The South Coast Bike Summit was a success last night. A few politicians and bike advocates spoke eloquently about the plans in place concerning bike infrastructure. MassBike and East Coast Greenways were represented and gave enlightening presentations on how the bike culture is progressing in Southeastern Massachusetts. It was the usual meeting of the mind kind of summit until the last speaker took the podium. He is a bike traveler and was mingling with the attendees during the reception hour. He is an author, a radio hose and Adventure Cycling Association Columnist. Before the official summit began I purchased his book because it was about bike touring. A few people left thinking this thing was just dragging on and boy did they miss desert.
Willy Wier was introduced just as most of us were pining for coffee or adrenalin or chocolate to keep awake. Within a minute of Willy’s presentation, everyone was ready to jump up and praise the glory of bike riding. Willy, a professional thespian (actor for those tempted to google thespian), tuned from the quiet guy in the green shirt to the guy on a corner handing out twenty dollar bills. When he finished there was a dash to the back of the building to buy his book. There was not enough to fulfill the demand but anyone can order one online. He signed my book with with this quote.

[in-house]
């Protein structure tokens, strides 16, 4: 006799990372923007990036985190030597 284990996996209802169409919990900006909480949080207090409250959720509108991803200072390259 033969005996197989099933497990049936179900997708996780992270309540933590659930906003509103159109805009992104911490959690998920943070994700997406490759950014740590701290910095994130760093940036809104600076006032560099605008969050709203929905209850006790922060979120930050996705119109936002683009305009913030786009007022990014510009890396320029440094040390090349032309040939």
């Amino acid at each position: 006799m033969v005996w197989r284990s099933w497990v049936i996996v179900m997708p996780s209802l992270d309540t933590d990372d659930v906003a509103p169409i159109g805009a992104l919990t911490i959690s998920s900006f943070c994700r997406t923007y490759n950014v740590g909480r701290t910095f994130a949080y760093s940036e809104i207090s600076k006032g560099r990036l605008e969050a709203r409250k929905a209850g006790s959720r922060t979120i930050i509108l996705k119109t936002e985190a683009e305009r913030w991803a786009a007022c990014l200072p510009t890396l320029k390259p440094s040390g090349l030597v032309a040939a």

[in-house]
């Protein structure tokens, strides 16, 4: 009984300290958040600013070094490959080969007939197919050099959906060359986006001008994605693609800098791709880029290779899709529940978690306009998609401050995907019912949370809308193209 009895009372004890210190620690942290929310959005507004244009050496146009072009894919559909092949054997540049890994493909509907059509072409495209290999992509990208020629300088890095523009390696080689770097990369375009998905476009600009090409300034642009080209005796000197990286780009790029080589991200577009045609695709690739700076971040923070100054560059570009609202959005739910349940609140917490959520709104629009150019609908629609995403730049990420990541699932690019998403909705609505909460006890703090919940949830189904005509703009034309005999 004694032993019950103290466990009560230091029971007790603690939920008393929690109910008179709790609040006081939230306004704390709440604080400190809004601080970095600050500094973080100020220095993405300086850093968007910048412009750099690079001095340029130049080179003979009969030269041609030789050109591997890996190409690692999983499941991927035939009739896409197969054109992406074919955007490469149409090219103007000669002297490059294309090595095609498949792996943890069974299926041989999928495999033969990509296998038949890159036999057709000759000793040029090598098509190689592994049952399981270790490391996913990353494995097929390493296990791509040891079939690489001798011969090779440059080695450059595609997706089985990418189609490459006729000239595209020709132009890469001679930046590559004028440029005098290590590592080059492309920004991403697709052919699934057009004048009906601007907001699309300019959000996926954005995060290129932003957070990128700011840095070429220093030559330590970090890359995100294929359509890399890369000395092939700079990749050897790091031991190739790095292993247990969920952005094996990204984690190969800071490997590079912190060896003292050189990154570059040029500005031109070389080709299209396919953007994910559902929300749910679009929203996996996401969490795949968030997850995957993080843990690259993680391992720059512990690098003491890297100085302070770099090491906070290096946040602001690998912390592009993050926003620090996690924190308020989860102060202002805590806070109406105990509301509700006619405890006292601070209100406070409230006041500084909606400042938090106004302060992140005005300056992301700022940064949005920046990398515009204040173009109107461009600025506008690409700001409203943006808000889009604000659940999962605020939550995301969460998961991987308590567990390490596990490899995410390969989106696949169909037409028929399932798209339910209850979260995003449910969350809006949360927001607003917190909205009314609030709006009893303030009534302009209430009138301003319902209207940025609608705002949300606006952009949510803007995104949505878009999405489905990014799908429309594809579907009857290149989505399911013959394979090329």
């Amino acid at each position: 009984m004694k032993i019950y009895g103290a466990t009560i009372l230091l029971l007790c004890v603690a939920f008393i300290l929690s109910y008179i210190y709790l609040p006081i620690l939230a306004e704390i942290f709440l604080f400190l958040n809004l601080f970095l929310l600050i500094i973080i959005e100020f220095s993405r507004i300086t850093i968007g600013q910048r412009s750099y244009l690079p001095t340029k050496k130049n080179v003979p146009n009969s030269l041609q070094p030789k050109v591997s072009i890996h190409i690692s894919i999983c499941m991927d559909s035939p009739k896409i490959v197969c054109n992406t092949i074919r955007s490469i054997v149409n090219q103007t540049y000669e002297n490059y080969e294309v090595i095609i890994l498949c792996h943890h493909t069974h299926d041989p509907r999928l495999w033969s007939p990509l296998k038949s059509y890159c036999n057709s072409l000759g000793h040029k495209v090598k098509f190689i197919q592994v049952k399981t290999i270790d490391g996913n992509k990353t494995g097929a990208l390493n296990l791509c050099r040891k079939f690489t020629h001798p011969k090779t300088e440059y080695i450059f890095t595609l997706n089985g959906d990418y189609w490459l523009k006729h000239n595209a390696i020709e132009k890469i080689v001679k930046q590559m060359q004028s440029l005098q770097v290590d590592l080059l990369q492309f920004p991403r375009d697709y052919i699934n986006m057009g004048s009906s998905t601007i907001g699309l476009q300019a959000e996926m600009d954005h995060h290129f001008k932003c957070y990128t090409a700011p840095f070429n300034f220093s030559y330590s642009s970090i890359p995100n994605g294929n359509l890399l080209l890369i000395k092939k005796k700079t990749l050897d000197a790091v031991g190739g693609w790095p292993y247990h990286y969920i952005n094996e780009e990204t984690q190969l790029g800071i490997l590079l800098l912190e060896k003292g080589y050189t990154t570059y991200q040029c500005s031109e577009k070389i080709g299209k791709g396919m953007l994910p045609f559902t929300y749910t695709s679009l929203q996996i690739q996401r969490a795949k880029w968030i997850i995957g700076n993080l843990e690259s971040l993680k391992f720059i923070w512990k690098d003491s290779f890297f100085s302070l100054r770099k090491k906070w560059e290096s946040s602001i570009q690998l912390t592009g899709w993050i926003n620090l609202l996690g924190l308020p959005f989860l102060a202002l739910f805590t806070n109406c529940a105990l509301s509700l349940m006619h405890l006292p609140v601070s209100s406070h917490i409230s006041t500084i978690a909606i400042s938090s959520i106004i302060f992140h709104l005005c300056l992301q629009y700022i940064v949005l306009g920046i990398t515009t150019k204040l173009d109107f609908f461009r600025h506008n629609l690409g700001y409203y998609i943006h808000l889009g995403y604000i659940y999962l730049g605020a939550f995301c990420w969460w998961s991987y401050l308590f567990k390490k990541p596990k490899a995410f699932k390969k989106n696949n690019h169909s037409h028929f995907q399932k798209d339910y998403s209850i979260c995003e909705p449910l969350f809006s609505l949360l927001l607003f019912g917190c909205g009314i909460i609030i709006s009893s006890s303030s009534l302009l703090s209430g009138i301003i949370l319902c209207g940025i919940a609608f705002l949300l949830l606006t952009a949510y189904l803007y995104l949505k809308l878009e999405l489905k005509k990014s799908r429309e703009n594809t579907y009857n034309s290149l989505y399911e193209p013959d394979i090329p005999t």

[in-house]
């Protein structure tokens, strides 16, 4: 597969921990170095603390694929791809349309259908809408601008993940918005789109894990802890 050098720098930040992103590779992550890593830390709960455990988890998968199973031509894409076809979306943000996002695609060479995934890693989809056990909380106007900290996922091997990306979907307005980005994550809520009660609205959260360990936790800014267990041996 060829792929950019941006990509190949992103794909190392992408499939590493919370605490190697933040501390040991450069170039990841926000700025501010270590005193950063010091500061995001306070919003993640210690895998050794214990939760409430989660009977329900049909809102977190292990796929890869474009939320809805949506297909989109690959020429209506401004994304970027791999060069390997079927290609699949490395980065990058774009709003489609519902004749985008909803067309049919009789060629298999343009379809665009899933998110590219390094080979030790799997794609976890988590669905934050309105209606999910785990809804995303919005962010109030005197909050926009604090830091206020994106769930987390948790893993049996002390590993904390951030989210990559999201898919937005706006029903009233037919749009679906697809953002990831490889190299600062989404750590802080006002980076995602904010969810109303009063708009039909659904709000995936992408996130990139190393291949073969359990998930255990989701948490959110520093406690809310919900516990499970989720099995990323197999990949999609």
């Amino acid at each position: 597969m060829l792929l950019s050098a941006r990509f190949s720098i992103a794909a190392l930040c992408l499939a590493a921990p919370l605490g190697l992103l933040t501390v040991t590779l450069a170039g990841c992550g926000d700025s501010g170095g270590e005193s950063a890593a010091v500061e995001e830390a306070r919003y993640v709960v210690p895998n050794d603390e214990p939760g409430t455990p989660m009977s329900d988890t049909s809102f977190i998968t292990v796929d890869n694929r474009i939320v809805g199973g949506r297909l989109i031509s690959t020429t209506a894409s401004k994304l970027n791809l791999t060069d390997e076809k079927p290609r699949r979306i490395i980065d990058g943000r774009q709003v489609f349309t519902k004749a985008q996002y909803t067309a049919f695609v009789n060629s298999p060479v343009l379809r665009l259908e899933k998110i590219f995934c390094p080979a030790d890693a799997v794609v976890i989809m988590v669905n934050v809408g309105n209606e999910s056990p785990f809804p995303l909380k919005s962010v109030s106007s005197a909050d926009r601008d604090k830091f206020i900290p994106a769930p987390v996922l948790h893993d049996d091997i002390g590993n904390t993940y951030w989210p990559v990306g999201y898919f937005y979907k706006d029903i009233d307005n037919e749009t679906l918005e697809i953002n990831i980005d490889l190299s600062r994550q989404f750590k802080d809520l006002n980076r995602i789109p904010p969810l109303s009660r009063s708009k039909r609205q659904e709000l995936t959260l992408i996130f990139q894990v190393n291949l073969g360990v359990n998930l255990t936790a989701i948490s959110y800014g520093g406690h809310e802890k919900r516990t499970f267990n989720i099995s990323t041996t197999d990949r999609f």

Dream- pedal -travel- repeat
After the summit we all gathered at Cork’s Wine and Tapas bar. A handful of us stayed much too late and to add insult to this, I had a cold, windy 5 mile bike ride home. I awoke around 7AM so evidently I made it. But….during that cocktail 4 hours, I had ample time to speak with Willy about bike travel. Before this I was feeling apprehensive about my 1200 mile tour. Now I’m looking forward to doing this ride from Jacksonville, Fla. to Austin, Tx and I’m determined to do it in October instead of next March. The mail was delivered as I was leaving the house this morning and low and behold my Adventure Cycling Southern Tier Maps arrived. Do you believe in divine intervention? Ha! Me neither.